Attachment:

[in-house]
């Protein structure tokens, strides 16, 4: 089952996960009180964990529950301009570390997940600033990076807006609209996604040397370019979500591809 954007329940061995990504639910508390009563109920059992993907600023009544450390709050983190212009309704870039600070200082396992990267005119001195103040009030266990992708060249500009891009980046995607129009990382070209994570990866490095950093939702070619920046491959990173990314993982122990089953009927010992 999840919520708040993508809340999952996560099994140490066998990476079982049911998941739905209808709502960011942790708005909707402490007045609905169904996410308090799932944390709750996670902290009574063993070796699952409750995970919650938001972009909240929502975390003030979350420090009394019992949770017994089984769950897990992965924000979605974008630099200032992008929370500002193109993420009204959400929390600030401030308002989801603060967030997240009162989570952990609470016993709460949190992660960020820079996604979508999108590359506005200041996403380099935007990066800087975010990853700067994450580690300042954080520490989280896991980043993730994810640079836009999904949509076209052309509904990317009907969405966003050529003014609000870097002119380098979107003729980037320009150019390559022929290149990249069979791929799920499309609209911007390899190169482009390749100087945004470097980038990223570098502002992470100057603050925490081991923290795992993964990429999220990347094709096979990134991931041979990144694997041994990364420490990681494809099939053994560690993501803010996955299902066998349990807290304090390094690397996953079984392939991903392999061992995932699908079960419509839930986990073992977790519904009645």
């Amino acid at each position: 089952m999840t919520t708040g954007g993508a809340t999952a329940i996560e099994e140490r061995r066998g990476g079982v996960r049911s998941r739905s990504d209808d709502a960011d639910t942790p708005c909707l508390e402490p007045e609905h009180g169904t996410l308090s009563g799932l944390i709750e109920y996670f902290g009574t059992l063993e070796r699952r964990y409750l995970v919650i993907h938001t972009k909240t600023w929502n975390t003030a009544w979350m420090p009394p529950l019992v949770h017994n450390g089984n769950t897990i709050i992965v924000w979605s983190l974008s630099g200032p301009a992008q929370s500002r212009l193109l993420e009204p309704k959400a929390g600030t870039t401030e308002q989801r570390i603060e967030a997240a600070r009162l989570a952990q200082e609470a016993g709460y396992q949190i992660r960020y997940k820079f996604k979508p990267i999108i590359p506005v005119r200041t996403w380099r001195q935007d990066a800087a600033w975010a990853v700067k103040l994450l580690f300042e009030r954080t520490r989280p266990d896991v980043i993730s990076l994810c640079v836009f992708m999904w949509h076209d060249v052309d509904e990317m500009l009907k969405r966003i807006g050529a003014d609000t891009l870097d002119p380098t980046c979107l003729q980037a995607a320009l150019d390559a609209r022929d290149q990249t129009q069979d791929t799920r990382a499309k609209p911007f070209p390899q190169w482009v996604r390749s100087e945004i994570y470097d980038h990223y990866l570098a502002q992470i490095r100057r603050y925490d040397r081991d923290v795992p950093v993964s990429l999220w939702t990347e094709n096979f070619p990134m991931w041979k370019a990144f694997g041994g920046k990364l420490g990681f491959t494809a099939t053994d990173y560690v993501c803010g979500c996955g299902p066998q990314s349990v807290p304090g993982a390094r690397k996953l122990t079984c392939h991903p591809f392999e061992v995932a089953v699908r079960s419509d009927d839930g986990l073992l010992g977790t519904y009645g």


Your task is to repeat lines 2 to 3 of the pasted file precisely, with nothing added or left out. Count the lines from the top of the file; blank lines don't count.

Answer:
């Protein structure tokens, strides 16, 4: 089952996960009180964990529950301009570390997940600033990076807006609209996604040397370019979500591809 954007329940061995990504639910508390009563109920059992993907600023009544450390709050983190212009309704870039600070200082396992990267005119001195103040009030266990992708060249500009891009980046995607129009990382070209994570990866490095950093939702070619920046491959990173990314993982122990089953009927010992 999840919520708040993508809340999952996560099994140490066998990476079982049911998941739905209808709502960011942790708005909707402490007045609905169904996410308090799932944390709750996670902290009574063993070796699952409750995970919650938001972009909240929502975390003030979350420090009394019992949770017994089984769950897990992965924000979605974008630099200032992008929370500002193109993420009204959400929390600030401030308002989801603060967030997240009162989570952990609470016993709460949190992660960020820079996604979508999108590359506005200041996403380099935007990066800087975010990853700067994450580690300042954080520490989280896991980043993730994810640079836009999904949509076209052309509904990317009907969405966003050529003014609000870097002119380098979107003729980037320009150019390559022929290149990249069979791929799920499309609209911007390899190169482009390749100087945004470097980038990223570098502002992470100057603050925490081991923290795992993964990429999220990347094709096979990134991931041979990144694997041994990364420490990681494809099939053994560690993501803010996955299902066998349990807290304090390094690397996953079984392939991903392999061992995932699908079960419509839930986990073992977790519904009645």
């Amino acid at each position: 089952m999840t919520t708040g954007g993508a809340t999952a329940i996560e099994e140490r061995r066998g990476g079982v996960r049911s998941r739905s990504d209808d709502a960011d639910t942790p708005c909707l508390e402490p007045e609905h009180g169904t996410l308090s009563g799932l944390i709750e109920y996670f902290g009574t059992l063993e070796r699952r964990y409750l995970v919650i993907h938001t972009k909240t600023w929502n975390t003030a009544w979350m420090p009394p529950l019992v949770h017994n450390g089984n769950t897990i709050i992965v924000w979605s983190l974008s630099g200032p301009a992008q929370s500002r212009l193109l993420e009204p309704k959400a929390g600030t870039t401030e308002q989801r570390i603060e967030a997240a600070r009162l989570a952990q200082e609470a016993g709460y396992q949190i992660r960020y997940k820079f996604k979508p990267i999108i590359p506005v005119r200041t996403w380099r001195q935007d990066a800087a600033w975010a990853v700067k103040l994450l580690f300042e009030r954080t520490r989280p266990d896991v980043i993730s990076l994810c640079v836009f992708m999904w949509h076209d060249v052309d509904e990317m500009l009907k969405r966003i807006g050529a003014d609000t891009l870097d002119p380098t980046c979107l003729q980037a995607a320009l150019d390559a609209r022929d290149q990249t129009q069979d791929t799920r990382a499309k609209p911007f070209p390899q190169w482009v996604r390749s100087e945004i994570y470097d980038h990223y990866l570098a502002q992470i490095r100057r603050y925490d040397r081991d923290v795992p950093v993964s990429l999220w939702t990347e094709n096979f070619p990134m991931w041979k370019a990144f694997g041994g920046k990364l420490g990681f491959t494809a099939t053994d990173y560690v993501c803010g979500c996955g299902p066998q990314s349990v807290p304090g993982a390094r690397k996953l122990t079984c392939h991903p591809f392999e061992v995932a089953v699908r079960s419509d009927d839930g986990l073992l010992g977790t519904y009645g």